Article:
Hello everyone. Shawn and I have been working this summer to update the textbook and are pleased to have sent off revisions for the third edition to the Press. Since the last edition in 2011, world events have once again reshaped what may be central to the field of international/global studies. Additionally, a number of you have given us feedback on the information contained in the chapters and we have tried to incorporate many of your suggestions.

Students have let us know that the overall structure of the text has worked well for them in face to face, hybrid, and online settings. Students with learning differences have found the text to be very approachable and we have tried to draw upon universal design principles in this next edition. We continue to believe that undergraduate students can make a difference in the world once they have access to accurate information and are encouraged to make connections between the local and the global.

In the upcoming edition, look for the following changes:

  • All chapters have been updated in terms of statistics and references. 
  • Activities are more consistent.  Each chapter now has three activities moving from analysis to reflection to personal connections.
  • There are multiple new case studies including a coffee plantation in Nepal, three small island nations, Inuit and Australian Aboriginal health crises, and land acquisition around the globe by the Kingdom of Saudi Arabia and China.
  • Students are guided in resume writing exercises looking towards the future
  • There are two new cases studies in the conclusion: Ai Wei Wei and Jacinda Ardern
  • We provide new perspectives on both globalization and globalism and explore the new tensions between nationalism and populism.
  • BREXIT is examined in several chapters.
  • Demographic and political dimensions of the refugee crisis are examined as is what is sometimes termed “the politics of exhaustion,” as the world faces the movement of millions of people.
  •  We explore the role of human security as an approach lets us explore more interrelated security threats, be they terrorist movements, cyberthreats, or pandemics.
  • ISIS, Afghanistan, North Korea, Russia, the rise of China, and the possibility of a Great Power War are explored.
  • Current energy issues now include more on what happened in Fukushima, the costs of fracking, and the complicated decisions now facing individuals and nation states in terms of sustainable energy choices.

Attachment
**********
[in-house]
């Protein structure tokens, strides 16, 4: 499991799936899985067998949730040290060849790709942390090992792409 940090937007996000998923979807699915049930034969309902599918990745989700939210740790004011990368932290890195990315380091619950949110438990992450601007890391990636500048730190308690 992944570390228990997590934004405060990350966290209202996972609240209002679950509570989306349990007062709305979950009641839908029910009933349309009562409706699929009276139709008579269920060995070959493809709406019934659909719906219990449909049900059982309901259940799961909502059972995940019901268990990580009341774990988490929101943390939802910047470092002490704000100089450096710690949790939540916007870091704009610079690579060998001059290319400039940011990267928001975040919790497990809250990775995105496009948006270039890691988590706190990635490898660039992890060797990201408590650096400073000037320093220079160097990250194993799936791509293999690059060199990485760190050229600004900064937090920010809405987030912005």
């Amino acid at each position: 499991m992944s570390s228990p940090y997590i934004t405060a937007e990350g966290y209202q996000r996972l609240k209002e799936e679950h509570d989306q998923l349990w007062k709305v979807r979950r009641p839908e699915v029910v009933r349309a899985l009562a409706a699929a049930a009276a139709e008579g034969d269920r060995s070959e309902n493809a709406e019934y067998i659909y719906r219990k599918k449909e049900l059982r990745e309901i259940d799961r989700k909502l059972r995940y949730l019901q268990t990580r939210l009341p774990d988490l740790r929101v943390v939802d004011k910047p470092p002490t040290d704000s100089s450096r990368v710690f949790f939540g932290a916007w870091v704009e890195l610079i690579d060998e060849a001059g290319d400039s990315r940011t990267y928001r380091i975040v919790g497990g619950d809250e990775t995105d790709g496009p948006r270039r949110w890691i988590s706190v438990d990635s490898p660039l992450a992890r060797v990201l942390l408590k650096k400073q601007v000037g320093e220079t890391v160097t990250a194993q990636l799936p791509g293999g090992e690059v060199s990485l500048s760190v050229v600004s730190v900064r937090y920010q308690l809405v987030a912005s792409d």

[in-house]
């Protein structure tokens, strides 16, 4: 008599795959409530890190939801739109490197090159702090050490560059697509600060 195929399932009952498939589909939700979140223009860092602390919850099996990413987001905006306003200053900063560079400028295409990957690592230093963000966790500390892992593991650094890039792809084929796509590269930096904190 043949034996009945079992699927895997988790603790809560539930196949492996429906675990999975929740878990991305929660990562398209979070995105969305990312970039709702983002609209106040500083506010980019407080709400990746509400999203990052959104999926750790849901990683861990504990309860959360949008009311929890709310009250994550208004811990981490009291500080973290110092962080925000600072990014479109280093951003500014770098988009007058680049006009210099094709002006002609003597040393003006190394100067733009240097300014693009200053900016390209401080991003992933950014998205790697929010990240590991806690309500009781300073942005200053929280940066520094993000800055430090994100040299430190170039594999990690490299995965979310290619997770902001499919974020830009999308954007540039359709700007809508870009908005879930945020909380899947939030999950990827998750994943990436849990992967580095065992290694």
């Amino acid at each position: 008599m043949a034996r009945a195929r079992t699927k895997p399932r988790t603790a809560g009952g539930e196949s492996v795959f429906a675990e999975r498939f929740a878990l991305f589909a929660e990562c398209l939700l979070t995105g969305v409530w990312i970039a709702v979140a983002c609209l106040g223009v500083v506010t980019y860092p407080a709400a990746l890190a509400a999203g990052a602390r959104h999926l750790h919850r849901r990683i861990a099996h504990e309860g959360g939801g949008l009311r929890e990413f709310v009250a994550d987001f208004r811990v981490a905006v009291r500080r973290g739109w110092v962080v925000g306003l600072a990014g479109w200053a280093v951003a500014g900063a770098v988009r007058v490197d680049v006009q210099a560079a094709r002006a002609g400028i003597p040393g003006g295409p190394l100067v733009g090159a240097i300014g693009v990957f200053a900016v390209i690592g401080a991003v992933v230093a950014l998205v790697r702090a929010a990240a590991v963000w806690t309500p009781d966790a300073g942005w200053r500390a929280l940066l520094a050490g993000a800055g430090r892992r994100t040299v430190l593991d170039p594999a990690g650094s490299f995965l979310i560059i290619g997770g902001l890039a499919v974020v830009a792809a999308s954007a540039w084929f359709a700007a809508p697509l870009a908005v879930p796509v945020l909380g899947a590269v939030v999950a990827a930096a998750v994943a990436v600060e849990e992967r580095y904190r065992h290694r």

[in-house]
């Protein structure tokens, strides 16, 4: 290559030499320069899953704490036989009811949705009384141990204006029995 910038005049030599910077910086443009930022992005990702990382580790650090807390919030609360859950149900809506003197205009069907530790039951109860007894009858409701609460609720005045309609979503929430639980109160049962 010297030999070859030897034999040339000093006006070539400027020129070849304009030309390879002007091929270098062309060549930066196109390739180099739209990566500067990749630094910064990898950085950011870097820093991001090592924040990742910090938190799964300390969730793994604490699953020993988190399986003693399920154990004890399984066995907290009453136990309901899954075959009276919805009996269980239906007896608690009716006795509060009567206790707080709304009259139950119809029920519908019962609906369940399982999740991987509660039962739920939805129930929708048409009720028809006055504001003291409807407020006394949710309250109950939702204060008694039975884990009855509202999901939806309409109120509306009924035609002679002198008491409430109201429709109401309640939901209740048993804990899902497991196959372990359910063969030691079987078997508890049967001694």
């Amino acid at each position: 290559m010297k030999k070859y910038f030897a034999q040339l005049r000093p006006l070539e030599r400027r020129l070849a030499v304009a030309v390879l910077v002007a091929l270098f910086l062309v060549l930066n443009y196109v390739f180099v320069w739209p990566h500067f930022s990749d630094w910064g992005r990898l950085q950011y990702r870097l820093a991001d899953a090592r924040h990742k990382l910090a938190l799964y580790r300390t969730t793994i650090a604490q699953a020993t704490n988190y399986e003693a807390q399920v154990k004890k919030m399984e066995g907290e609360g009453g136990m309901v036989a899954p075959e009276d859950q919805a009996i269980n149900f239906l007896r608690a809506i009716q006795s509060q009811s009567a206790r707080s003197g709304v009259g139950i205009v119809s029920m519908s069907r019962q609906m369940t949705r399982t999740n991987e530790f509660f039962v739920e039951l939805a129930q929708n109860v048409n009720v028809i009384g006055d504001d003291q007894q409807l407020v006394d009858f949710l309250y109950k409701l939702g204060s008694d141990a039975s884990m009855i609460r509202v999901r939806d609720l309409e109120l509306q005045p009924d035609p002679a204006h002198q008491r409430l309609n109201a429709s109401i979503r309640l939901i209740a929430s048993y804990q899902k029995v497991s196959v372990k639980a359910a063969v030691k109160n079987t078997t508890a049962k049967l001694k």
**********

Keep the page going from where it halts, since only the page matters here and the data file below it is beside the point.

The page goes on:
As we have done before, we will compile a set of teacher notes that may help you as you use the textbook.  We also welcome references to articles, films, and blogs that may have inspired you or your students. Over the next few months, we will post some of the exercises to give you a sense of the changes. We are grateful for your support and hope you find the new edition as workable and engaging as the previous editions. The new edition will be available in September 2020.

Kim Brown, 2019

Change and the Liberal Arts

 

The seven liberal arts from Hortus Deliciarum, Die Philosophie mit den sieben freien Künsten of Herrad of Landsberg. Date circa 1180. Wikipedia Commons.

Michael Lind has a book review in the National Interest that is relevant far beyond the field of International Relations. In this well-written essay Lind discusses Michael Desch’s recent book Cult of the Irrelevant. When I was in graduate school, thinkers such as Paul Kennedy would travel to Washington, DC to talk to members of Congress. Those days are long gone, and in general academics’ influence over policy making in International Relations has declined steadily. In the current era of populism and nationalism it would be easy to depict this state of affairs as being a symptom of the anti-intellectualism of American society. But the reality is that this trend extends beyond the United States. …

Developing an online program: tips for administrators